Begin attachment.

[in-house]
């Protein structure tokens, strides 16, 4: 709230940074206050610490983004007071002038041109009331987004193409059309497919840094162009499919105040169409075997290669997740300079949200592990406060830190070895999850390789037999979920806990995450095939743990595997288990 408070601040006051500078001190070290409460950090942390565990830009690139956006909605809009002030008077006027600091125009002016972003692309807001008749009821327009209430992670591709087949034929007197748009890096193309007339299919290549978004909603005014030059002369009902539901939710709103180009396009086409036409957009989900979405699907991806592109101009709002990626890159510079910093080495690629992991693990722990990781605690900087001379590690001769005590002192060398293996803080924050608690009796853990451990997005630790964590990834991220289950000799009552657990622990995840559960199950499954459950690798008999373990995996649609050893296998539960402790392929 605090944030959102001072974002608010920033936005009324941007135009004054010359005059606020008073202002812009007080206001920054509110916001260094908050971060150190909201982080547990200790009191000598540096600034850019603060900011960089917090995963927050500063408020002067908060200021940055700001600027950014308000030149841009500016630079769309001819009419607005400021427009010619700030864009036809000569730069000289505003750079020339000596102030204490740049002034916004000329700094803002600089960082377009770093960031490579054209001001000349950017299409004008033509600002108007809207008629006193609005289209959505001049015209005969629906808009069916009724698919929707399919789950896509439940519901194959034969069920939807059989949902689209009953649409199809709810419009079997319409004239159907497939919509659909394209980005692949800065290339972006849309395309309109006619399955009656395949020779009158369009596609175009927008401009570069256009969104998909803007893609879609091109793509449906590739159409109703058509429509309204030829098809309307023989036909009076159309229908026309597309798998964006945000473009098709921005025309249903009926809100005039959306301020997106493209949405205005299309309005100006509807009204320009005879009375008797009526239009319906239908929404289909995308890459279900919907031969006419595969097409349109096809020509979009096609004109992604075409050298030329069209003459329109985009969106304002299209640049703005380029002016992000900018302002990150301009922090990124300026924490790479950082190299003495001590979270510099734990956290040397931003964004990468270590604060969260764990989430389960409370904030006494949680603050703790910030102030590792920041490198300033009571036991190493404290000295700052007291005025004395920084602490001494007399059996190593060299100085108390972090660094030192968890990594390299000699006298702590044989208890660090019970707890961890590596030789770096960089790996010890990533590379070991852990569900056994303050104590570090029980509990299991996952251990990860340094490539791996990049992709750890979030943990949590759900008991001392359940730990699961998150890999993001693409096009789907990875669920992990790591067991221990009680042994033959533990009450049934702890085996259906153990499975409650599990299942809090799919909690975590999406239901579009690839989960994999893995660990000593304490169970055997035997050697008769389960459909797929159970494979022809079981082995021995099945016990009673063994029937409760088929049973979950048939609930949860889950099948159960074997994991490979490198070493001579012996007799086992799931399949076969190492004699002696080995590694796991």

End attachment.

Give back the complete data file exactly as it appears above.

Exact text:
[in-house]
């Protein structure tokens, strides 16, 4: 709230940074206050610490983004007071002038041109009331987004193409059309497919840094162009499919105040169409075997290669997740300079949200592990406060830190070895999850390789037999979920806990995450095939743990595997288990 408070601040006051500078001190070290409460950090942390565990830009690139956006909605809009002030008077006027600091125009002016972003692309807001008749009821327009209430992670591709087949034929007197748009890096193309007339299919290549978004909603005014030059002369009902539901939710709103180009396009086409036409957009989900979405699907991806592109101009709002990626890159510079910093080495690629992991693990722990990781605690900087001379590690001769005590002192060398293996803080924050608690009796853990451990997005630790964590990834991220289950000799009552657990622990995840559960199950499954459950690798008999373990995996649609050893296998539960402790392929 605090944030959102001072974002608010920033936005009324941007135009004054010359005059606020008073202002812009007080206001920054509110916001260094908050971060150190909201982080547990200790009191000598540096600034850019603060900011960089917090995963927050500063408020002067908060200021940055700001600027950014308000030149841009500016630079769309001819009419607005400021427009010619700030864009036809000569730069000289505003750079020339000596102030204490740049002034916004000329700094803002600089960082377009770093960031490579054209001001000349950017299409004008033509600002108007809207008629006193609005289209959505001049015209005969629906808009069916009724698919929707399919789950896509439940519901194959034969069920939807059989949902689209009953649409199809709810419009079997319409004239159907497939919509659909394209980005692949800065290339972006849309395309309109006619399955009656395949020779009158369009596609175009927008401009570069256009969104998909803007893609879609091109793509449906590739159409109703058509429509309204030829098809309307023989036909009076159309229908026309597309798998964006945000473009098709921005025309249903009926809100005039959306301020997106493209949405205005299309309005100006509807009204320009005879009375008797009526239009319906239908929404289909995308890459279900919907031969006419595969097409349109096809020509979009096609004109992604075409050298030329069209003459329109985009969106304002299209640049703005380029002016992000900018302002990150301009922090990124300026924490790479950082190299003495001590979270510099734990956290040397931003964004990468270590604060969260764990989430389960409370904030006494949680603050703790910030102030590792920041490198300033009571036991190493404290000295700052007291005025004395920084602490001494007399059996190593060299100085108390972090660094030192968890990594390299000699006298702590044989208890660090019970707890961890590596030789770096960089790996010890990533590379070991852990569900056994303050104590570090029980509990299991996952251990990860340094490539791996990049992709750890979030943990949590759900008991001392359940730990699961998150890999993001693409096009789907990875669920992990790591067991221990009680042994033959533990009450049934702890085996259906153990499975409650599990299942809090799919909690975590999406239901579009690839989960994999893995660990000593304490169970055997035997050697008769389960459909797929159970494979022809079981082995021995099945016990009673063994029937409760088929049973979950048939609930949860889950099948159960074997994991490979490198070493001579012996007799086992799931399949076969190492004699002696080995590694796991």